by DANIELLE RESH
Baby Toss by Shane Gorski | Flickr
I would not advise it, but if you happen to find yourself irrevocably in the position of having to care for one of the horrid things, there are a few techniques you should be aware of beforehand.
When you place your pointer finger on the structure protruding from its face and intone “bop!”, a small squealing sound will emerge. Now, you can either repeat the provoking action and achieve the desired effect again, or you can leave it alone in its highchair and go fix yourself a peanut butter and jelly sandwich.
If you choose the latter, expect the following:
It will begin as a small squeaking noise. Then, like a train chugging closer, the screech will grow and grow until it is all you can hear. An abyss will swallow its face. If you peer in, you will see a black hole, and maybe a few cheerios.
An unfortunate design flaw, it carries no buttons or switches or even a “power-off” option. Proceed by trial and error.
Input: applesauce, milk, what they call a “binky.” Pat its backside.
After analyzation, you can calculate the material and quantity of the following input.
If none of the inputs succeed in plugging the contraption, you may have to switch tactics. The following method is not recommended if you can avoid it, in protection against dangers which will be addressed later. Proceed with caution.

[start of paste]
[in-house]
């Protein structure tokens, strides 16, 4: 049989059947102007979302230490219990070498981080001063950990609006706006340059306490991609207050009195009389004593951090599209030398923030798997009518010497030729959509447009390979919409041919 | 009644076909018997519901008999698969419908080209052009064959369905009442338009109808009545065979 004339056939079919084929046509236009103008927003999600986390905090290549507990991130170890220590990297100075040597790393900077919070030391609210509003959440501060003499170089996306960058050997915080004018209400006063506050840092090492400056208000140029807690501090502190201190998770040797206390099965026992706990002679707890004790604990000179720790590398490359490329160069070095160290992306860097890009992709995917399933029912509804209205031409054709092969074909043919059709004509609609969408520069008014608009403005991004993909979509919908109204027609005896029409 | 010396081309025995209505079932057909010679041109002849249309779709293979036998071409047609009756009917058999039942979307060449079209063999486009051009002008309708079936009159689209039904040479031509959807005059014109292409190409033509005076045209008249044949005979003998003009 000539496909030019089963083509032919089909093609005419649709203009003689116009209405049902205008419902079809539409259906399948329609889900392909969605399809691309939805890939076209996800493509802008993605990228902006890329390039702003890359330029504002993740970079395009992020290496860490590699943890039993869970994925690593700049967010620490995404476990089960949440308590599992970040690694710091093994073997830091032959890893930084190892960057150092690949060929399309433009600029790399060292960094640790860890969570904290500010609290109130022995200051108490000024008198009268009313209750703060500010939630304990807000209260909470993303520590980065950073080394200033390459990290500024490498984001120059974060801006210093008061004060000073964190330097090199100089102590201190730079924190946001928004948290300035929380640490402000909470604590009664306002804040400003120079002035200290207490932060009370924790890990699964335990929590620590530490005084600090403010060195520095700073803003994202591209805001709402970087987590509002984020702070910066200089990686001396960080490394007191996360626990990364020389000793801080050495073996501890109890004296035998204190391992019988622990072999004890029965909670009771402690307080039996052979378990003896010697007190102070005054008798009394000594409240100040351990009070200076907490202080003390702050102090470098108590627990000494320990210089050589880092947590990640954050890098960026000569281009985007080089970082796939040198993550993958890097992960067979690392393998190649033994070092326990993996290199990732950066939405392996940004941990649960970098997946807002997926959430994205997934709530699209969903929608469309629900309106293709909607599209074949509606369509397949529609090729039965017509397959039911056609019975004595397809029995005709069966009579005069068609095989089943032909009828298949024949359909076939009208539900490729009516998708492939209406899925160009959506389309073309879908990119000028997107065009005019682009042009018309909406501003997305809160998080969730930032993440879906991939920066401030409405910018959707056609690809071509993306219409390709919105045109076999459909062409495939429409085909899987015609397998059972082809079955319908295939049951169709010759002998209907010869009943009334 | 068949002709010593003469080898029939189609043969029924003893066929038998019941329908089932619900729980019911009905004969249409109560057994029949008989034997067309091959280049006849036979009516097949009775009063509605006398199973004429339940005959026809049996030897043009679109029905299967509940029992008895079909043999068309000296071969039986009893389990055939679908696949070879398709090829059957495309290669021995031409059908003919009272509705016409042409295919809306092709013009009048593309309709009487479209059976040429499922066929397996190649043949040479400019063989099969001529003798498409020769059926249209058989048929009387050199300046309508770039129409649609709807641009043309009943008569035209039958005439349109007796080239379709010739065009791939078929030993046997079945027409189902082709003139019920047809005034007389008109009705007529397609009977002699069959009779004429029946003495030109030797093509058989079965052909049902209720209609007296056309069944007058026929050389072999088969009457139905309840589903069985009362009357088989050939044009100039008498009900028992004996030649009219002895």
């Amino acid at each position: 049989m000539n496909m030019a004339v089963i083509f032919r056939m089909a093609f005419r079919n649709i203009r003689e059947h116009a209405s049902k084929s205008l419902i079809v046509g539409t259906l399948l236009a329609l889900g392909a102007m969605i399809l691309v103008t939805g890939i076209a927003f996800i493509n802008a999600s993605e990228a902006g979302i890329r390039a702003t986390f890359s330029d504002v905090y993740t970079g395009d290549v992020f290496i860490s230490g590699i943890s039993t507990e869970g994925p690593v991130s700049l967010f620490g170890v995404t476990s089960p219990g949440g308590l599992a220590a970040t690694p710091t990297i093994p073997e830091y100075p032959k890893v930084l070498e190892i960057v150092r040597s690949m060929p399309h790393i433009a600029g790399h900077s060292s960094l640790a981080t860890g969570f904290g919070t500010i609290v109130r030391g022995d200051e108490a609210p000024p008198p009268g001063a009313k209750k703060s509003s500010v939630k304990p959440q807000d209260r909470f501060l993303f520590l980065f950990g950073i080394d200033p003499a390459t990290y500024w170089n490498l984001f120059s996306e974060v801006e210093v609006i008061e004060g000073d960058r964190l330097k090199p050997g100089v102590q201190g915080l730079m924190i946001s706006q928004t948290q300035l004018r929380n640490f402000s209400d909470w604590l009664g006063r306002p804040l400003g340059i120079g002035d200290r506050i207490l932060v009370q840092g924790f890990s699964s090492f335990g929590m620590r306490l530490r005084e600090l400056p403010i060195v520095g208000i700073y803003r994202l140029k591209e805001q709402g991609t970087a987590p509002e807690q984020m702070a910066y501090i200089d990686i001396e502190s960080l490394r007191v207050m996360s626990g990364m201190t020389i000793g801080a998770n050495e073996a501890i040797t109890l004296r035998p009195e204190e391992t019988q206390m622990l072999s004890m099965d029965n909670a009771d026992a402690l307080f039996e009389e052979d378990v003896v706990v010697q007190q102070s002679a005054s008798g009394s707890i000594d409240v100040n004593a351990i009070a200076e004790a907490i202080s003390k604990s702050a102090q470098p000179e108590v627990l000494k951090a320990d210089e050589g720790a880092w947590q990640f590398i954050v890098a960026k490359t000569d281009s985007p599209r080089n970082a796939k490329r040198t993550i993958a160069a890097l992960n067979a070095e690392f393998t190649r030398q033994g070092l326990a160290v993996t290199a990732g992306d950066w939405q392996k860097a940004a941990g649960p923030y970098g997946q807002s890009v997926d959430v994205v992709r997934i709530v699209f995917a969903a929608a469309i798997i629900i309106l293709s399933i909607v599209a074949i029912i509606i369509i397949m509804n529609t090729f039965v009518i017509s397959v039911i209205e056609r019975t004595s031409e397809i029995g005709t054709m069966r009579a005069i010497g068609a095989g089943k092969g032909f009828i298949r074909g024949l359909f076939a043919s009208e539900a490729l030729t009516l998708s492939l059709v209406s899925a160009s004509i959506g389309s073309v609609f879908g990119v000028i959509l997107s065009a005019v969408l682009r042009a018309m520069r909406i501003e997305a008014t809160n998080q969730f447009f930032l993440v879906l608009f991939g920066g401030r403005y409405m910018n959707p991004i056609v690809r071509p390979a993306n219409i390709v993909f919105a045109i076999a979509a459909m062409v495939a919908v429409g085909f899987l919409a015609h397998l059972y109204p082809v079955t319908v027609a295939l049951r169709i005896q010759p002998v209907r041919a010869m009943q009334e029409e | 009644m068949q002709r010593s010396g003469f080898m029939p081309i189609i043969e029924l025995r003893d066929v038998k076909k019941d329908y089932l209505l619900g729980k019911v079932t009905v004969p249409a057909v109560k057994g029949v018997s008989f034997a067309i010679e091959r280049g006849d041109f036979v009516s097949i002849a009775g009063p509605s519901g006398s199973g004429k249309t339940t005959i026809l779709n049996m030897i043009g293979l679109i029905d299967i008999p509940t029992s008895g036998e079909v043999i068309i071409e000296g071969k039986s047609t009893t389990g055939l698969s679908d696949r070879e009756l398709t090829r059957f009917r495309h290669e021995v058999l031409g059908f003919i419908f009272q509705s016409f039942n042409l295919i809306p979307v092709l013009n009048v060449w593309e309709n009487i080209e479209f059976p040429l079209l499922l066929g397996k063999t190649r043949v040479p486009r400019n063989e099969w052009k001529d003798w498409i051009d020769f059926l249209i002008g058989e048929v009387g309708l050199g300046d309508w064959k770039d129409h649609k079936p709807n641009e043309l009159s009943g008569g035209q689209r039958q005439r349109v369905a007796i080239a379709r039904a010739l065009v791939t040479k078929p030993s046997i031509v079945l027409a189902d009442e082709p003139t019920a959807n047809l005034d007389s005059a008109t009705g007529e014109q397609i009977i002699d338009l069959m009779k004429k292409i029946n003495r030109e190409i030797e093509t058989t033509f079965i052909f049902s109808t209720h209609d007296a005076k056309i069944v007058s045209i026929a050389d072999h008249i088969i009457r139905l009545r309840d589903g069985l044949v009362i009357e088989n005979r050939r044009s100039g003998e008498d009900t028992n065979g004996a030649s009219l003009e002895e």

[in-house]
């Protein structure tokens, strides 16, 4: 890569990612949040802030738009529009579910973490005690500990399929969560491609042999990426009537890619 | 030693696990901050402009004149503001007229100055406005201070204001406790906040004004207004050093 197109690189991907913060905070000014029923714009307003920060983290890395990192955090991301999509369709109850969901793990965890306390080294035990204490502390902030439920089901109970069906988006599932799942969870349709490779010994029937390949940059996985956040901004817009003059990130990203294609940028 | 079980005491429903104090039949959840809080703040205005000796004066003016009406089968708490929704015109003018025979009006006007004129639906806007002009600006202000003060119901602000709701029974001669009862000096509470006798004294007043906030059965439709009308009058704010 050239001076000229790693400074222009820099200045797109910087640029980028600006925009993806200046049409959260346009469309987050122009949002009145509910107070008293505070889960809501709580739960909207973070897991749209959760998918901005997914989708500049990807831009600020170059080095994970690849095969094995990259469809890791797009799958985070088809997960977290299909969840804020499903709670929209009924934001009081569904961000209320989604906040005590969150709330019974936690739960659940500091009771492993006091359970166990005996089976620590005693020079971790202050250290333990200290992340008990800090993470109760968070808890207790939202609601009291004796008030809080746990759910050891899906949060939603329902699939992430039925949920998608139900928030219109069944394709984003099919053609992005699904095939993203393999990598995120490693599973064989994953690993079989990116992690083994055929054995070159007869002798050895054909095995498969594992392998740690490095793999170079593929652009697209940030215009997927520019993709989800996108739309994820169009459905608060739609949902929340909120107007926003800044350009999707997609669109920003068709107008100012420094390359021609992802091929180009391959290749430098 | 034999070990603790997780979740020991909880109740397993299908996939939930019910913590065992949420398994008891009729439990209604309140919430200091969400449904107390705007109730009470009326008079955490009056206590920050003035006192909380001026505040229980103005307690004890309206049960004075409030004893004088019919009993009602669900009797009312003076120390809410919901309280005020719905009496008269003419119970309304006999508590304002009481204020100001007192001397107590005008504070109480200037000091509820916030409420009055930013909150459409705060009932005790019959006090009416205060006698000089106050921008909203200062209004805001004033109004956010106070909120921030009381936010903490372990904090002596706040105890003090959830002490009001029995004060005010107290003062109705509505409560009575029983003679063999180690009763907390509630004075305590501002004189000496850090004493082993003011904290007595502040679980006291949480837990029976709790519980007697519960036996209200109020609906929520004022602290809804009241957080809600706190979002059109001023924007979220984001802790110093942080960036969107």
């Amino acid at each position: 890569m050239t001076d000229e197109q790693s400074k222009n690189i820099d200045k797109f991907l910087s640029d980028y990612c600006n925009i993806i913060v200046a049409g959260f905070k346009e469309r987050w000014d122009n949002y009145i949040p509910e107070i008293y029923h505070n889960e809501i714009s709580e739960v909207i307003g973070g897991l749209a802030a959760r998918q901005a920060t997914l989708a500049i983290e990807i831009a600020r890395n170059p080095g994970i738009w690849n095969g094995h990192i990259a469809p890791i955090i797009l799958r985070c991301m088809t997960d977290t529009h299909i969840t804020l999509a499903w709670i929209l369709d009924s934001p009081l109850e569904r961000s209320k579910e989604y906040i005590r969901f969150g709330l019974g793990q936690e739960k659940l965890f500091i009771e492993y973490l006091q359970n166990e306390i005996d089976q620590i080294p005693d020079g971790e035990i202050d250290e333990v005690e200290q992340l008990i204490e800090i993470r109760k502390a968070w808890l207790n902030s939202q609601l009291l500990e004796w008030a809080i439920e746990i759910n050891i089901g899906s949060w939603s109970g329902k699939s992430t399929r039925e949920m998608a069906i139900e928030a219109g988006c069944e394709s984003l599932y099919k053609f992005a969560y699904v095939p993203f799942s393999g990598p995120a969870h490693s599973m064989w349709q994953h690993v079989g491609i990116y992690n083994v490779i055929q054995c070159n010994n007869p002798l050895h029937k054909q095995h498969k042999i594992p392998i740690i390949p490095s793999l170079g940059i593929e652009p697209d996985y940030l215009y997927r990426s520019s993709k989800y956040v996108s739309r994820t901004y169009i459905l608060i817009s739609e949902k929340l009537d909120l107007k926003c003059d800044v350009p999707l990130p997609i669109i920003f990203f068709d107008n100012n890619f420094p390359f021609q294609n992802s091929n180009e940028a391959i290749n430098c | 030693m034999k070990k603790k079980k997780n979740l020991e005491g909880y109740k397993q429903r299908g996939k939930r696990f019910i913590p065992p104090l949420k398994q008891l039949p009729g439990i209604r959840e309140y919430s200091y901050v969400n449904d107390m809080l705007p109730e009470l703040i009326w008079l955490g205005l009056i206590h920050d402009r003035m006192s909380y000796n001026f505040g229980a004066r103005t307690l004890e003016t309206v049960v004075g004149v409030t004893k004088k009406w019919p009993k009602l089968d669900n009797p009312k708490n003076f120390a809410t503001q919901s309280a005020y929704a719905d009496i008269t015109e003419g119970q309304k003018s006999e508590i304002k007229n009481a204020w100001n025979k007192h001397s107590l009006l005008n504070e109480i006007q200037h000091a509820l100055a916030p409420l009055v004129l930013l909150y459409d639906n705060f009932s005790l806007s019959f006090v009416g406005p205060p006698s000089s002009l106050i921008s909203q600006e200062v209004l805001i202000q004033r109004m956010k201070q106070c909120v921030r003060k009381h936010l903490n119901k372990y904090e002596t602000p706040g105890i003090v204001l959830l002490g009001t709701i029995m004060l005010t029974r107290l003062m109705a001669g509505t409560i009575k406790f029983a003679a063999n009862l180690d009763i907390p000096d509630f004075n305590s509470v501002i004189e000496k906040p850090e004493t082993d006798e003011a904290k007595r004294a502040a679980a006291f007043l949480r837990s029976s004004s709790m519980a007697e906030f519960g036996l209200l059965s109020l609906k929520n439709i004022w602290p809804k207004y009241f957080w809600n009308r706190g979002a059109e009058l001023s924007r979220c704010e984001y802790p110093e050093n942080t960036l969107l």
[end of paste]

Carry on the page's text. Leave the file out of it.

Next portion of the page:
Pick it up from the highchair, taking special care not to scrape the two chubby hot dogs dangling down from its center. Orient it in various positions and configurations until the sound ceases.
Don’t cradle it sideways, as you would a football, or else its lips will pucker into a tight “O” and it will look up expectantly at you, waiting for you, like a cow, to begin exporting milk.
Remember-- you are not a cow. You are not a milk factory.
If reconfiguring it does not work, you may need to make yourself into a popcorn popper, or a bouncy ball pit. Imagine a teakettle whistling on the stove, water particles steaming the glass top. Mimic the particles, bouncing up, up, up until the sound stops.
Eventually, you will have to transport it to Dreamland.
Stand with it in your arms, rocking side to side like a sumo wrestler preparing for battle. It might open and close its mouth as it is readying for sleep. You might look at it and suddenly notice its little button nose, its cheeks flushed pink, its tiny, fluttering eyelashes. It might reach up to grasp your finger, and you will look at the tiny digits curled around yours and think for a moment that when you return this one to its rightful owner, you might consider acquiring one of your own. Don’t--this is the true danger--and if you choose to forgo this warning and travel down that path, there is no instruction manual which can assist you then.
Danielle Resh is an avid writer and creative writing teacher based in Houston, Texas. Her poetry has been published in the Sunlight Press, Hevria Magazine, the Jewish Literary Journal, Poetica, and Valiant Scribe. She is currently seeking publication for her novel about a small Jewish town in 1800s Poland whose Torah begins miraculously growing. Her manuscript was recognized as the winning historical fiction manuscript of the Writers’ League of Texas’ 2020 Manuscript Contest and as a finalist in the science fiction/fantasy category. More information about her work can be found at www.danielleresh.com.